• "What I actually did: graduate, then hang around for 1.5 years working for my advisor before finally starting an outside postdoc. I got my postdoc working with Dr. X on the [mission instrument] science team--we had worked together a bit previously and he was aware of my work through the team meetings. (Spacecraft science teams are a great way to get to know people professionally, since the team meetings are much smaller than the big conferences.)"
     

Suggested Schedule For Your Last Year

See also All About the Dissertation and the Defense

(This one is adopted from one written by Rachel Bezanson for astronomy grads planning on graduating in the spring - adjust for your own graduation timeline. Planetary seems a little less adherent to this strict yearly schedule, so deadlines and dates may be different for you, but the general process is similar.)

“The early years”

  • Research/publications are the key to applying for jobs
  • Outreach/teaching can be important for some jobs & for eventually applying to faculty jobs

  • Make sure to collaborate - your project should involve others (3 letters of recommendation)
  • Give talks and go to conferences! (and keep track of them on your CV)
  • Make a webpage (picture, CV, advisor, thesis title, research interests . . .)

The year before you want to graduate:

  • Try to get your last publications finished up before the fall (if you are graduating e.g. in the spring)
  • Go to conferences & give talks - as many as possible now!

  • Look critically at your CV/Publications list and see if there is anything you can work on
  • Make a webpage - even more important now!!

May/June

  • Plan your talk tour (note, talk tours seem less common in Planetary than in Astronomy)
  • Figure out where you want to visit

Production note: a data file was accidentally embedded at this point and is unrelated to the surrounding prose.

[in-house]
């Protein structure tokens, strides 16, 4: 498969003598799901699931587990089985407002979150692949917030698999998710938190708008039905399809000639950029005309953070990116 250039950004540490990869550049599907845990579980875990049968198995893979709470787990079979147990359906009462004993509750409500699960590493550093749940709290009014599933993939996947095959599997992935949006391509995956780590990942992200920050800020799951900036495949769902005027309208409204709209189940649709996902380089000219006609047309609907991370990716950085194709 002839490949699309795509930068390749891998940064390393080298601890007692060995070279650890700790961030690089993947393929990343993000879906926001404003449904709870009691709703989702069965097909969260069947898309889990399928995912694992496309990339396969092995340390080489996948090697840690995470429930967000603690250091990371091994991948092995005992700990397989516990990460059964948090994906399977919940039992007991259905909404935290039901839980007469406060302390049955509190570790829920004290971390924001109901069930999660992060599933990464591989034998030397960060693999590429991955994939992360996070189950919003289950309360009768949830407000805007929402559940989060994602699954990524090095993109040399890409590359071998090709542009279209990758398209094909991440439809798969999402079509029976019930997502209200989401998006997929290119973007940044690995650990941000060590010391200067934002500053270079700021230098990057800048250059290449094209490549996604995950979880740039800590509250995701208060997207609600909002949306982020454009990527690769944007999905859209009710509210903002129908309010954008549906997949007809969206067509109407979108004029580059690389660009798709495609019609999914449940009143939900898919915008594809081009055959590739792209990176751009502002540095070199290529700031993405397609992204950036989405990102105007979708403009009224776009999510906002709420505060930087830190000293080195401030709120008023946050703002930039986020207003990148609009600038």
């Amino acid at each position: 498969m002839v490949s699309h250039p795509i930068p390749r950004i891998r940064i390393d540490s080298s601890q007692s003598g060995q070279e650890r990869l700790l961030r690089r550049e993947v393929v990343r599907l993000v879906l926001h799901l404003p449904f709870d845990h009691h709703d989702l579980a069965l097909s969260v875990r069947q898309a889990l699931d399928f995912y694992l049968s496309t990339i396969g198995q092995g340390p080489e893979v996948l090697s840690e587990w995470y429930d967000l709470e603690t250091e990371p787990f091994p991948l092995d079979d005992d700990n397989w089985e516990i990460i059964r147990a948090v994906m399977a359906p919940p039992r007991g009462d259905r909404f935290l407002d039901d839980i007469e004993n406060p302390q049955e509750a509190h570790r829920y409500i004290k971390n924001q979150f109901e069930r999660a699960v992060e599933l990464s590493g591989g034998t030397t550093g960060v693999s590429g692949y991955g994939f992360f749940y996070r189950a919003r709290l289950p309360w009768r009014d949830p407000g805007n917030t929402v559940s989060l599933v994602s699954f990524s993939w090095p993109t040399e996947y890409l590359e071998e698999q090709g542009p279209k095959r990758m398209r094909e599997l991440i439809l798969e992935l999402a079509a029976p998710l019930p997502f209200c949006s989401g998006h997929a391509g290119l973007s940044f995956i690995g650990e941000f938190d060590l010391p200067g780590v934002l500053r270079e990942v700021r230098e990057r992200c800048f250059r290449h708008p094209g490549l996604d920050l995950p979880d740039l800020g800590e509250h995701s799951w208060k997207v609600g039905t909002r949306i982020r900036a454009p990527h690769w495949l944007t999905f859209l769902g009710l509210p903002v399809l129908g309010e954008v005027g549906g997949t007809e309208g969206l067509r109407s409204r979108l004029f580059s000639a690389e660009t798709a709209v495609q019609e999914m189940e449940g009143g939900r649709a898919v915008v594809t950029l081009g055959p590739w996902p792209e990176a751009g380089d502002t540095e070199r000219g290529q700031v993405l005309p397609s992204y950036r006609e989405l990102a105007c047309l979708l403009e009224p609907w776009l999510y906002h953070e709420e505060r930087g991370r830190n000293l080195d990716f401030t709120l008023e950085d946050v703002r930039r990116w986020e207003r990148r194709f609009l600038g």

• Send a nice email introducing yourself to the current seminar organizer(s) & ask about giving a talk

July/August

  • Start thinking about research proposals - projects that you would like to pursue as a postdoc, who you would work with, and where
  • Finalize reference letters & TALK to writers (ask: "Would you feel comfortable writing a strong letter on my behalf?")

  • Finalize CV, publications list (you can keep updating these . . .)

September

  • Start checking AAS and other job registers (listed above). Keep an organized list, and keep track of deadlines.
  • Writing begins in earnest.
  • Don’t underestimate how long your first applications will take!
  • Keep track of meeting abstract deadlines (e.g. AAS abstracts are due Oct. 1)
  • This is the year to write your best abstracts and give your best meeting talks - keep in mind the opportunities for networking and prizes!

October

  • Check AAS postings & update your application list

  • Start submitting applications!
  • Travel around and give “job talks” - October-November (December is ok, but a little late)
    • Usually 45 min - 1 hour seminars
    • Giving the talk is only part of it - email people with related interests and schedule meetings! Ideally the talk organizer can help, but... that doesn’t usually happen
  • Make sure that your letter writers are prepared for the barrage (dates, detailed instructions in his/her preferred format)
  • Submit applications as early as possible (some systems don’t request letters until you have!)